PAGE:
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Eg4 lifepower soc drift

underdog5004

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Jun 6, 2023
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I have six life Power Batteries 48 volts all in parallel to a bus bar. Number two wire between the batteries and the bus bar.

I noticed that one of my batteries was only showing three lights when the others were showing four lights state of charge. At first I was worried about the capacity. I hooked up my computer and check the BMS and yes the battery with only three lights was showing a capacity remaining of 78 amp hours while the others were showing full 100. I was very worried that I had lost capacity in this battery. The state of health still showed 99.8. Actually it's not state of health anymore it just shows remaining ampacity.

Before I called Signature solar for a warranty replacement I decided to turn off my other batteries and drain the One battery with the three lights. As I drain the battery I noticed that the voltage was not dropping as I had expected and even after I pulled 78 amps out of the battery the voltage was still around 51 volts. Encouraged, I continued to drain the battery until it was at 48 volts, 3 volts per cell. After recharging this battery it shows 100 amp hours of capacity or really 99.8.

From this experience I decided that the battery was fine but the state of charge had drifted. So this is just a public service announcement that the state of charge measurement can drift, obviously, and the way to reset that that I found was to drain that battery down to 48 volts and then let it recharge.

This battery bank usually never dips beneath 75% state of charge. My loads are simply not great enough compared to the incoming solar power. Just wanted to let everyone know.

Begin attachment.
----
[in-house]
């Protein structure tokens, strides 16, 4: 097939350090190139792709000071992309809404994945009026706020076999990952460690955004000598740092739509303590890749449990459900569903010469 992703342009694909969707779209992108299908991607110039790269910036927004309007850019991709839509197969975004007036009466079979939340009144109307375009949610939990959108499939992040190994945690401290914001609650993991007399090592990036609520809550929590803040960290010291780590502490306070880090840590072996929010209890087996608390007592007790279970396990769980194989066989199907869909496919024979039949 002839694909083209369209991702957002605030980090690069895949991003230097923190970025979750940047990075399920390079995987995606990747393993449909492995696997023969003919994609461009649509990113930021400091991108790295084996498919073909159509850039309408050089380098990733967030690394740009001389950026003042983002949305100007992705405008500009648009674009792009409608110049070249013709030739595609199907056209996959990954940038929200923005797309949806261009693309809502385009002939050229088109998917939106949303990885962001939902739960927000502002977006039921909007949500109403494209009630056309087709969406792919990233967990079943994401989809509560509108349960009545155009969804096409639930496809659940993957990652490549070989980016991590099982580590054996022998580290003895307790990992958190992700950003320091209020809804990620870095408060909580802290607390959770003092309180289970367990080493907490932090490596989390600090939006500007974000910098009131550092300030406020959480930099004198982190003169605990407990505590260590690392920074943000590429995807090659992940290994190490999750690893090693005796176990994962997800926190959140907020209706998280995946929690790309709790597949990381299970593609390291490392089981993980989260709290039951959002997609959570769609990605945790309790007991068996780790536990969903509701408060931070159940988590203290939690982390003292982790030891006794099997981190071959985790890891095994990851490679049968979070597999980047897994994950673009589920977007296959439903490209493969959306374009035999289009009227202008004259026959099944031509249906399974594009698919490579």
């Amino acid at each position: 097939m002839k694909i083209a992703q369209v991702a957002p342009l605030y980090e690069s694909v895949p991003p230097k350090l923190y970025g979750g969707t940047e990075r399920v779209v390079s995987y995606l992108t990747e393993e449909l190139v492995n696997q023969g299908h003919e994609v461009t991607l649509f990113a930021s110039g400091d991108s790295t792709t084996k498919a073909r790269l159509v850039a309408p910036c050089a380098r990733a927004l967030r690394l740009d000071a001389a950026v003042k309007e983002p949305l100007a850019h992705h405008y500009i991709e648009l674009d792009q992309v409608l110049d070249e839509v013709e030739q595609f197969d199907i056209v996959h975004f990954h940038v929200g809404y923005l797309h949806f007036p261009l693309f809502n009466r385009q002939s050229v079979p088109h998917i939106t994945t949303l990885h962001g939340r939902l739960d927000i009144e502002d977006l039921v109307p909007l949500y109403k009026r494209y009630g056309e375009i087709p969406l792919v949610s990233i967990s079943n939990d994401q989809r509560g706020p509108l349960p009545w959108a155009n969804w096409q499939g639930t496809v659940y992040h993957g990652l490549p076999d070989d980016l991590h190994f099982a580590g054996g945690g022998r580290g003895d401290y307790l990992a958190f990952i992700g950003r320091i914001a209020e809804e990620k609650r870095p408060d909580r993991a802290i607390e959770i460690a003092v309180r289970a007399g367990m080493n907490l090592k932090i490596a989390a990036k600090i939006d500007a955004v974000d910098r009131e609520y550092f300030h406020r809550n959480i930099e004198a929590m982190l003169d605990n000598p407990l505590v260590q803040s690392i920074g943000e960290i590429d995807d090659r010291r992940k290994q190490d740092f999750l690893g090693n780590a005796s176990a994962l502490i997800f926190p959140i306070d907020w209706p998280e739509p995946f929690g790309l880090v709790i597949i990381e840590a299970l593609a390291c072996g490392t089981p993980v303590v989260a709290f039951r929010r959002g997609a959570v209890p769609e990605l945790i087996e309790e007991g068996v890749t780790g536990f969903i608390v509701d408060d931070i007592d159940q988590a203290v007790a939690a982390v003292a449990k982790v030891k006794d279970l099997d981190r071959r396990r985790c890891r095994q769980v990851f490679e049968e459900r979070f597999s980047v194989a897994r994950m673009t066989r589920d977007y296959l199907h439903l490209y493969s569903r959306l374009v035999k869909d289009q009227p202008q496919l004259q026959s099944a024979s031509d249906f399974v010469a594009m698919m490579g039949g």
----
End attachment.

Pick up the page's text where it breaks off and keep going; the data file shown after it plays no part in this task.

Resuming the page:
With the BMS_Test software you can see what the "Bal_Start_Volt" setting in the BMS is. Just select the "ParameterSetting" tab and scroll to the bottom of the left panel. The "Bal_Start_Volt" is set to 3.45. This is the cell voltage at which the BMS will start balancing and will reset the SOC to 100%

Monitor all batteries using the "BatInfo" tab and the "MultiPacks" tab. As the cells in a battery reach 3.45 volts you will see a "(Bal)" indication preceding the cell voltage and the SOC will reset to 100%. At this time you might want to decrease the charge voltage to around 55.5 Volts to prevent a cell going into OVP (Over Voltage Proptection) and stopping the charge on that battery. I do this periodically and let the batteries "soak" for 30 minutes or so. Once I get all batteries balanced I also reset my Victron SmartShunt to 100% SOC.

New batteries should be individually charged as above so each battery when placed into service has an accurate SOC reference and will generally play well with the others.
 
SoC accuracy drifts. Batteries need to regularly reach true 100% SoC to track accurately, and that's as defined by the BMS, not by you. :)
Yeah I understand that the batteries need to come to 100% state of charge. These batteries do they are regularly brought to 55.6 for an hour and a half absorb and then float at 54 Volts for the rest of the day. That's why I was surprised at the drift because I was regularly topping them off. Apparently the BMS needs to see a low voltage as well as a high voltage in order to calibrate the state of charge. I don't know I'm just guessing but I thought it would be a useful anecdote for others
 
Yeah I understand that the batteries need to come to 100% state of charge. These batteries do they are regularly brought to 55.6 for an hour and a half absorb and then float at 54 Volts for the rest of the day. That's why I was surprised at the drift because I was regularly topping them off. Apparently the BMS needs to see a low voltage as well as a high voltage in order to calibrate the state of charge. I don't know I'm just guessing but I thought it would be a useful anecdote for others
Also because I'm only bringing them up to 55.6 maybe I should think about taking them up to 56 or 56.2 for an hour and a half so that the actual voltage at the battery sells exceeds 3.5 volts per cell. 55.6 volts per battery equals 3.475 volts per cell
 

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